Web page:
254530 Feedback Control of Gene Expression in Tissue Patterning

Monday, October 29, 2012: 10:18 AM
Somerset West (Westin )
Sophia Carrell, Chemical and Biomolecular Engineering, North Carolina State University, Raleigh, NC

Receptor-mediated signals are crucial for tissue patterning in development, stem cell maintenance, and adult homeostasis. Many diseases, most notably cancer, occur when cells misinterpret or ignore signals regarding proliferation, migration, and/or apoptosis, implying these signaling pathways must be tightly regulated. Since these same signals are highly conserved between species, we study the regulation of signaling pathways in the context of patterning the dorsal-ventral (DV) axis in the early Drosophila melanogaster embryo.

The transcription factor Dorsal, homologous to NFκB, is responsible for expression of the genes that generate the DV pattern in the Drosophilaembryo. Dorsal is present in the nuclei in a gradient, with the highest concentration at the ventral midline and a steady decay to about 40% of the embryo’s circumference. This gradient is established on the ventral side of the embryo by signaling through the Toll receptor, which phosphorylates the inhibitor protein Cactus (homologous to I-κB), marking it for degradation. In the absence of Cactus, Dorsal is free to enter the nuclei and direct expression of target genes in a concentration-dependent manner.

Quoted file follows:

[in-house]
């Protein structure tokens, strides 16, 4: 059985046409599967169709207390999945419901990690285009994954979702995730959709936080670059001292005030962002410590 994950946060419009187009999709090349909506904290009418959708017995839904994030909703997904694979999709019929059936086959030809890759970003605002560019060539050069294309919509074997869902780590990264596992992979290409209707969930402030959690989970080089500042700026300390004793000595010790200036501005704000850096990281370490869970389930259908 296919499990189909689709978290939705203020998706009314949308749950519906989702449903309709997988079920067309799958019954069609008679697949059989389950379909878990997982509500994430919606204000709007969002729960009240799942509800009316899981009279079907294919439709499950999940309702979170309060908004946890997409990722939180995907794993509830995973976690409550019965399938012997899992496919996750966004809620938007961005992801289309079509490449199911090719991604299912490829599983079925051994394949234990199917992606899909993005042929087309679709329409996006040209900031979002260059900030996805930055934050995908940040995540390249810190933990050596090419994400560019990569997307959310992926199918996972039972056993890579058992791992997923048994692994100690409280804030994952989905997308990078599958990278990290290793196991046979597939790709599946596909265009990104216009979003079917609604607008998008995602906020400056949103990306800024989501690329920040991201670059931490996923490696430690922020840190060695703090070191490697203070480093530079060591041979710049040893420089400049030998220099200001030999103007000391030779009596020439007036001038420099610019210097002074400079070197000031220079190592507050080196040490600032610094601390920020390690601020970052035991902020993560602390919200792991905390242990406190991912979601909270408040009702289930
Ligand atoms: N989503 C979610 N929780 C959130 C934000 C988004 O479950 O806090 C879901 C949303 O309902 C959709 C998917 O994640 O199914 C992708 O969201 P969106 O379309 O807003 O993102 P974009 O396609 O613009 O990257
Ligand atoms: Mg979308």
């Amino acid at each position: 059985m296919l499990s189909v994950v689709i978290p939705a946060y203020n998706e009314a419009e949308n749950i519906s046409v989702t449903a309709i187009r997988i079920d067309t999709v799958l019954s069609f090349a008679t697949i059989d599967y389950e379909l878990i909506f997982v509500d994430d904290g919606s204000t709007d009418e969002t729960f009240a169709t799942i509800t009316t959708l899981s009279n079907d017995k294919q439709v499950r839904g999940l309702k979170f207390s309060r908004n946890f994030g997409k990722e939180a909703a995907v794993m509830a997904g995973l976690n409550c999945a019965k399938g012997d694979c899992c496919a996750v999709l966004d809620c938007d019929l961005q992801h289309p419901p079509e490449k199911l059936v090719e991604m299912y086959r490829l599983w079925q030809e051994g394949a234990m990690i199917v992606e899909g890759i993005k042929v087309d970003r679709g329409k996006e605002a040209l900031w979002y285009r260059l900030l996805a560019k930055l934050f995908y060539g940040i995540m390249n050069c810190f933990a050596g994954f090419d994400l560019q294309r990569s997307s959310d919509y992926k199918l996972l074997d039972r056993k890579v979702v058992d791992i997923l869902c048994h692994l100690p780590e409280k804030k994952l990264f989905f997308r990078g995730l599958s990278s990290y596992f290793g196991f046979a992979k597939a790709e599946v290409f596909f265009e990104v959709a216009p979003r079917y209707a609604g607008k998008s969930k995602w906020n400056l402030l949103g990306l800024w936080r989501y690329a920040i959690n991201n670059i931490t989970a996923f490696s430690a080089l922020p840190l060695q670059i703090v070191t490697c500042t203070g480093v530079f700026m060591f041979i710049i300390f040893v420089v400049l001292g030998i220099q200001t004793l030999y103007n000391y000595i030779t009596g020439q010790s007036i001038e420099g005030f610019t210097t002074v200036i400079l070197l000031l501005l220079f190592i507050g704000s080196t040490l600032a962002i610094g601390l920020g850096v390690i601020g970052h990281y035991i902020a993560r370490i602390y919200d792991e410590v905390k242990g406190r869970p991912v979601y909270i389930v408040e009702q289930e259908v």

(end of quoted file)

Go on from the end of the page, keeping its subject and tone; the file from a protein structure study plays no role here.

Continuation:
Because the Dorsal gradient is essential to correct patterning of the early embryo, there must be multiple sets of regulatory loops to ensure proper development in the face of perturbed conditions. Preliminary evidence indicates the existence of such feedback loops through Cactus, Toll, or other receptor-mediated signaling networks. Here we present work on a negative feedback loop that acts to stabilize the Dorsal gradient and minimize patterning defects in the face of large changes in input parameters.

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